After a few days of them sleeping on the towels, swap them so each cat can get used to the new cat and vis-versa. Next, put each cat in their cat carrier and place them facing each other a few feet apart. Do this a few times a day for a few days, each time put the carriers a bit closer to each other.
Last, put them in the carriers on opposite ends of a room and open the doors. There may be hissing, growling, swatting or maybe just sniffing.
If a fight breaks out, break it up with a loud clap or stomp, then distract each cat with toys or treats.
Do this for no more than an hour, put new kitty back in his or her room and try again the next day. Be sure to reward good behaviors with each other with praise and treats.
Current Cats Territory
But what if there is NOT a new cat and your kitties have decided that they are unhappy with each other or their living arrangements.
Try to think if anything you have done has upset the balance that was working before. Did you take one cat's spare bedroom to use as your office or was a favorite couch replaced with a new one that could be less comfortable to sleep on?
Generally you can trace back what changed and help your cats find new special places that they can call their own!
The best solution is to be sure that each cat has it’s own litter box, separate eating and sleeping space and equal amounts of your attention.
Separating Aggressive Cats
While we have the occasional spat from time to time or a “chase around the house hissing” incident, my girls are not that much into aggressive behaviour.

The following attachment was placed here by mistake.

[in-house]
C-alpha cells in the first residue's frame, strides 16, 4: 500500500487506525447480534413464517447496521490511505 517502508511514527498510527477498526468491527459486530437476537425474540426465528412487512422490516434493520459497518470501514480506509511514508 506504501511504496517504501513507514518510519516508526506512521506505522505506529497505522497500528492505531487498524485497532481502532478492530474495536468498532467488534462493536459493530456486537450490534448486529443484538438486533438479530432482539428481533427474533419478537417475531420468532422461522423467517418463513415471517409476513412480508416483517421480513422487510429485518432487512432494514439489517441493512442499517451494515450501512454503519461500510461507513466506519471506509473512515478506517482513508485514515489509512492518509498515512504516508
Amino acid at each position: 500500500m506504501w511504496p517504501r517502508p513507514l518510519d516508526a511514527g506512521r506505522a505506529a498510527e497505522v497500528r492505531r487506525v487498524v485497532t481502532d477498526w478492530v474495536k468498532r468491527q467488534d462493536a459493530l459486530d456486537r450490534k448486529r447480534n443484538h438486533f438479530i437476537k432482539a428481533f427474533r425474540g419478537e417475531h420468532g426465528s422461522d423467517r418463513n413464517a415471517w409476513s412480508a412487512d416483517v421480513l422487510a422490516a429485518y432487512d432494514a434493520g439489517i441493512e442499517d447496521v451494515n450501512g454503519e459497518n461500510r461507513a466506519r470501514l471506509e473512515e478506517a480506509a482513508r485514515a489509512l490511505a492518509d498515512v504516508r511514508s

If your cats are overtly aggressive be sure to separate them, and don’t let them all “fight it out”. Start by making sure they are spayed or neutered and then reward good behavior.
Here is a genius idea that I found on the ASPCA website: “Some cat parents have had success with rubbing a bit of tuna juice on their cats’ bodies and heads. The cats become so occupied with grooming, which is a relaxing behavior, that they’re less likely to be bothered by the other cat. If things go really well, the cats may actually groom each other because they can’t reach the juice on their own heads.” source ASPCA
If you really need help with aggressive cats I recommend starting with Jackson Galaxy's “When Intros Get Ugly” video! I love how he addresses cat aggression and body language that we can observe!
How We Help Our Girls Get Along!
So here are some things that we do to help our girls get along….
Set Food Times
We are super routine focused in our house. The cats (and dogs) get fed at 7am when I get up and at 5pm when my son feeds them dinner.
The dogs get their real food and the cats get a small dish of wet food. This helps with their hydration AND gets them in the same room at the same time twice a day for something nice.
Lots of High Places
We have cat trees two places in the house… one by Mom's room and one in our bedroom.
Cats like to have high places where they can be “safe” and see any coming danger (like stupid dogs that might chase them!)
Each of the girls has has something that they like to do!
Betty likes to drink out of the tub faucet, so at least a few times a day I turn on the faucet and let it run so she can get in the tub and have a drink.
Elsa has a bench where she can look out the window and see the outside. She also likes to pull tape so I let her mess up my tape roller from time to time!
What To Do When Your Cats Don't Like Each Other Wrapup
Okay, that was a LOT of info and hopefully somewhere in there you get an idea about something you can do to help your cats get along better.
Right now our house is happy and non-grumpy, but it is inevitable that there will come a time when the girls are not doing so well and there is aggressive behavior again!
Honestly, I often write these posts to help myself remember what to do when things go all ker-fluey!